Public service is a public trust. When public employees have been disciplined for matters related to the performance of their employment . . . this office has consistently held that the public has a right to know about the employee's misconduct and any resulting disciplinary action taken against the employee.

OAG 91-41, p. 5. The Board of Education having failed to adduce any evidence to substantiate its claim that release of the records would constitute a clearly unwarranted invasion of personal privacy in the instant appeal, we are foreclosed from conducting a case specific analysis, and therefore conclude that disclosure of the records in this specific case would not constitute an unwarranted invasion of personal privacy.

We will not belabor this issue. Instead, we will focus on the narrow question presented in this appeal: whether the fact that these disciplinary proceedings were conducted pursuant to KRS 161.790 removes records generated prior to, and in the course of, the proceeding from the principles articulated above. As it relates to teacher tribunal hearings, KRS 161.790 provides:

(3) No contract shall be terminated except upon notification of the board by the superintendent. Prior to notification of the board, the superintendent shall furnish the teacher with a written statement specifying in detail the charge against the teacher. The teacher may within ten (10) days after receiving the charge notify the chief state school officer and the superintendent of his intention to answer the charge, and upon failure of the teacher to give notice within ten (10) days the dismissal shall be final.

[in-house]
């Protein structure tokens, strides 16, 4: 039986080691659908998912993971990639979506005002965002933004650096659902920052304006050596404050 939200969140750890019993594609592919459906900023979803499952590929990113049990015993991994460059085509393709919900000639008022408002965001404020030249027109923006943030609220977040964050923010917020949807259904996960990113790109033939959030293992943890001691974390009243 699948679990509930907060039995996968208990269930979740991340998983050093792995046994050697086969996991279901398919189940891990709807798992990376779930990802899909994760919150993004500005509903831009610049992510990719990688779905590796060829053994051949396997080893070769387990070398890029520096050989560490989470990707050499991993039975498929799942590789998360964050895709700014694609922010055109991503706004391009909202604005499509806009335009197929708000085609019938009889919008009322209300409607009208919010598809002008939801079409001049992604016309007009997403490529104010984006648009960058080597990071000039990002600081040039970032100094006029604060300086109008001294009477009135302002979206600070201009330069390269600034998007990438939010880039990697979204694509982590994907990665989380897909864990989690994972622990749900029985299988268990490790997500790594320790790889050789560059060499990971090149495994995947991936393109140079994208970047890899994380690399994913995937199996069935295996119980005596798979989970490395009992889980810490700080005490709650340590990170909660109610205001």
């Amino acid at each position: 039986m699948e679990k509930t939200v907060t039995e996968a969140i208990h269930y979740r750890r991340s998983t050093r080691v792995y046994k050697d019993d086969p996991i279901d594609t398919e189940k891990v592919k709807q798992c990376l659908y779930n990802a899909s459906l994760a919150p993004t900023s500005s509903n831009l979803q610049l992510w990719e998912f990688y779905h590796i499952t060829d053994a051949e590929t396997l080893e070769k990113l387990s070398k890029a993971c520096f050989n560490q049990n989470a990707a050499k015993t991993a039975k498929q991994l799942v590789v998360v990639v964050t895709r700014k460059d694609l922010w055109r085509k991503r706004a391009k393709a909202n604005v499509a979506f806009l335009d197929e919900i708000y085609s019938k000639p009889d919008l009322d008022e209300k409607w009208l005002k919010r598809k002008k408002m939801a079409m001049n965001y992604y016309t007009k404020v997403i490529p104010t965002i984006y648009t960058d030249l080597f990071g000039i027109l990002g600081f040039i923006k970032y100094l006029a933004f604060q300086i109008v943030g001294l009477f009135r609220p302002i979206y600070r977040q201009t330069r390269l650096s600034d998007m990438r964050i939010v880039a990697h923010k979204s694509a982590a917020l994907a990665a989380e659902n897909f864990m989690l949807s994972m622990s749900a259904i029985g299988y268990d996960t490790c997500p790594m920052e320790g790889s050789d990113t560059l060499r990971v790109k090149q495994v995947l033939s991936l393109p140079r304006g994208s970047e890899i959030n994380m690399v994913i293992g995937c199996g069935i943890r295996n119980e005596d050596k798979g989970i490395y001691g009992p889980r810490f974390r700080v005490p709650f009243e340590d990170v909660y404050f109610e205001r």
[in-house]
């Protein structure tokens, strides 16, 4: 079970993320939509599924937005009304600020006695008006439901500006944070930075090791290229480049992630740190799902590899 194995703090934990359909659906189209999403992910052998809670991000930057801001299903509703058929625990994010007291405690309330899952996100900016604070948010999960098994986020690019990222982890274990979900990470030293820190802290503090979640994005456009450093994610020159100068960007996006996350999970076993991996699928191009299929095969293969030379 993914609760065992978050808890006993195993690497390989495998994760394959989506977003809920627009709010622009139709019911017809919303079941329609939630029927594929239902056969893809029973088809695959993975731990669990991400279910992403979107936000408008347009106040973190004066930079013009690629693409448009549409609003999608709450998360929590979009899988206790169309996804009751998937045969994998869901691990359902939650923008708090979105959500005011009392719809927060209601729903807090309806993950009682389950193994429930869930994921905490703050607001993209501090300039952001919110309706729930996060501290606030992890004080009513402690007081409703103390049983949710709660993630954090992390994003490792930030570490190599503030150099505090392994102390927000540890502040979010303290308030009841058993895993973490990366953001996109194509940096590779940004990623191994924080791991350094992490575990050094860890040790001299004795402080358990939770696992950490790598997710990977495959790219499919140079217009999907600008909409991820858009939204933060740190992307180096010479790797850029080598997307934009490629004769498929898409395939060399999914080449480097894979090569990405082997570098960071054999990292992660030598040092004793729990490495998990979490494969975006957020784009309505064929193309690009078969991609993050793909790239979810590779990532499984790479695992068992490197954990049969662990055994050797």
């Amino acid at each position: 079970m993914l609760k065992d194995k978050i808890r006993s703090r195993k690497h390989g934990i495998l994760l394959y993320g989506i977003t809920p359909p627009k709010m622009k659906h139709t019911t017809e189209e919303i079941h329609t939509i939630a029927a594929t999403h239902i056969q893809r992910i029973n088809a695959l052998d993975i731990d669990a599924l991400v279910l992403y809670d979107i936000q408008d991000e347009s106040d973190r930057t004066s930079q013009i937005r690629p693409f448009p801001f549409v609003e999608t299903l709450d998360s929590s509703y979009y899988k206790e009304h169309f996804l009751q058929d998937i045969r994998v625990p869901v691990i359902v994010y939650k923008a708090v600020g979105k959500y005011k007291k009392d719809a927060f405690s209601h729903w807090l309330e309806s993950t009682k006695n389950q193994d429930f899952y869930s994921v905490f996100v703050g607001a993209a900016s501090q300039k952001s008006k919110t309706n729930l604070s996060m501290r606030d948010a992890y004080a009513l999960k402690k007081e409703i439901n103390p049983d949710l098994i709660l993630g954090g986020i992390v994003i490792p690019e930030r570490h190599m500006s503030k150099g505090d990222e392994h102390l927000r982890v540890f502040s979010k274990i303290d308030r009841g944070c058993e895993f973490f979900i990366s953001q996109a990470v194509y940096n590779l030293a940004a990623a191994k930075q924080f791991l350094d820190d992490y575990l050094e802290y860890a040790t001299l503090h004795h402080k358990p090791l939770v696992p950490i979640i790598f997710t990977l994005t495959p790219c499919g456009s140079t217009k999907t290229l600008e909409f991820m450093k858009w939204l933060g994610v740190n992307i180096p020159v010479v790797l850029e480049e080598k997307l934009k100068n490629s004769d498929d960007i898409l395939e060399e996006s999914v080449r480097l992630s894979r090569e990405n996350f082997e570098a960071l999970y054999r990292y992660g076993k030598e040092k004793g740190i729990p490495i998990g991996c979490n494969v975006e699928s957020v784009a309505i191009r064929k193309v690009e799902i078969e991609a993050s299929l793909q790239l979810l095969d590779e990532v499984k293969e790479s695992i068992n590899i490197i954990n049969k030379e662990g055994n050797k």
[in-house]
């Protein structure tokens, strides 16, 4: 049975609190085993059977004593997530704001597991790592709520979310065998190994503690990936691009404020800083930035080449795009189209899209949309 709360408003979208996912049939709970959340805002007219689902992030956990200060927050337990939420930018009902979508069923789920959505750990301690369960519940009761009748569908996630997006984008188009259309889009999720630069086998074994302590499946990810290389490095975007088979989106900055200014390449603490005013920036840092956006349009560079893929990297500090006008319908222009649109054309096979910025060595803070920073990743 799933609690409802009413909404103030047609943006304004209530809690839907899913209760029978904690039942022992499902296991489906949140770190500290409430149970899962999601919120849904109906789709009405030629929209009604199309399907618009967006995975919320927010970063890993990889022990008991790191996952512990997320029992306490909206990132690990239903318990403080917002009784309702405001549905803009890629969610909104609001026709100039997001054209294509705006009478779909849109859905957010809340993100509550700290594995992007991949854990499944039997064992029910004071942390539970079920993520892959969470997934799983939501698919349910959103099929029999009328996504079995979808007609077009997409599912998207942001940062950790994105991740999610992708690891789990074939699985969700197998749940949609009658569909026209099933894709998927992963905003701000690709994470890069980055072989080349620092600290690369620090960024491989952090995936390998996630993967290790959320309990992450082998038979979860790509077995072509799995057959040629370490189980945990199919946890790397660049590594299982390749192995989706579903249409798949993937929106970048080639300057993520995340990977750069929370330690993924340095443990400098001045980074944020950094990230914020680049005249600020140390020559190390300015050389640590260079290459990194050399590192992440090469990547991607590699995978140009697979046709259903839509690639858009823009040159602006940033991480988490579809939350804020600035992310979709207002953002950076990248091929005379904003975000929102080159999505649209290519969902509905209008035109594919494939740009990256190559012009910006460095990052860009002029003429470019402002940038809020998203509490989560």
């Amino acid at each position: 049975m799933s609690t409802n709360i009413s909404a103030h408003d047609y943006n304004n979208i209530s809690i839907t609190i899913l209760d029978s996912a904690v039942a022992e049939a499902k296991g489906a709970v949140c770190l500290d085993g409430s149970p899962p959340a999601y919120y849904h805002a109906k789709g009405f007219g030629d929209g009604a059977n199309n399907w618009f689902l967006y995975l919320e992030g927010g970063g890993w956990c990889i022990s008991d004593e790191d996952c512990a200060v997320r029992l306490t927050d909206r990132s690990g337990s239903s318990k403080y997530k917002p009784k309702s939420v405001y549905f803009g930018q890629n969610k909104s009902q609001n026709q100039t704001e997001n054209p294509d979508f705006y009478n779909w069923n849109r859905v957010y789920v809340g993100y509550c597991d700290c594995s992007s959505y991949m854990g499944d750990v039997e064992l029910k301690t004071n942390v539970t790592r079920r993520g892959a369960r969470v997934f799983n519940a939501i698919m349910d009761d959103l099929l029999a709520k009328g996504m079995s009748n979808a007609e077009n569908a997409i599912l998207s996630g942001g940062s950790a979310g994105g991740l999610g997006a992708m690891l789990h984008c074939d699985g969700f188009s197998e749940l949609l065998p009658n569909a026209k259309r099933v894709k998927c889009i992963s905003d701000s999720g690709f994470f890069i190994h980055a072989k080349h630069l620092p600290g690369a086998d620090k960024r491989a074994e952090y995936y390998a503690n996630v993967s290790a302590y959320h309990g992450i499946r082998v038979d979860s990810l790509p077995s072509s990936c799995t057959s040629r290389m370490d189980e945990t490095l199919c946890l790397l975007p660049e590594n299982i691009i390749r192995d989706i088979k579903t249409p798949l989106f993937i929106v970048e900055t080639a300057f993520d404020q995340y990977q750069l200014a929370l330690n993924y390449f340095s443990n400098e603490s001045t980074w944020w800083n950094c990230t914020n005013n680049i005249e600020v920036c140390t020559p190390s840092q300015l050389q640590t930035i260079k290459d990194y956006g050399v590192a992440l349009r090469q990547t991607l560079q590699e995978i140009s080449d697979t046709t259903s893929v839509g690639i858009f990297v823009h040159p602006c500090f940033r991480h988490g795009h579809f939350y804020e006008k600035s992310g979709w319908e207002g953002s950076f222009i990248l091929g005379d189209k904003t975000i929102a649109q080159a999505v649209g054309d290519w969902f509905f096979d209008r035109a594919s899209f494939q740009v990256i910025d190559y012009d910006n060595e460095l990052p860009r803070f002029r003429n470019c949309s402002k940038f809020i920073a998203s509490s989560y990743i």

(4) Upon receiving the teacher's notice of his intention to answer the charge, the chief state school officer shall appoint a three (3) member tribunal, consisting of one (1) teacher, one (1) administrator, and one (1) lay person, none of whom reside in the district, to conduct an impartial hearing within the district. The chief state school officer shall name the chairman and set the date and time for the hearing. The hearing shall take place no less than twenty (20) days nor more than thirty (30) days after the teacher receives the statement of charges.

(5) The hearing may be public or private at the discretion of the teacher. Both parties may be represented by counsel and may require the presence of witnesses upon subpoenas issued by the chief state school officer. Each witness shall be required to take an oath or affirmation prior to testimony. The local board of education shall provide for a tape and stenographic report of the proceedings and furnish the teacher with a copy. The local board shall pay each member of the tribunal a per diem of one hundred dollars ($100) and travel expenses.

(6) Upon hearing both sides of the case, the tribunal may by a majority vote render its decision or may defer its action for not more than five (5) days.

KRS 161.790(8) establishes a right of appeal in circuit court. If, however, an appeal is not filed within thirty days following the final decision of the tribunal, "the decision shall be final."

Although KRS 161.790(5) authorizes a private hearing at the discretion of the teacher charged with misconduct, neither that provision nor any other provision of KRS 161.790 permits an agency to withhold records relating to contract termination. Absent a specific confidentiality provision in Chapter 161, the Open Records Act governs. All nonexempt public records relating to the proceedings are subject to examination "even though such examination may cause an inconvenience or embarrassment to public officials or others." KRS 61.871. Although the legislature has recognized a teacher's right to a private hearing on contract termination, we reject the notion that the legislature also intended to shield that teacher from public scrutiny relative to the complaints lodged against him or her and the tribunal's final action. Any other interpretation of Chapter 161 is contrary to the statement found in KRS 61.871, to wit, "[T]he basic policy of KRS 61.870 to 61.884 is that free and open examination of public records is in the public interest . . . ." Simply stated, we fail to see how release of these records under the Open Records Act implicates the teacher's civil rights.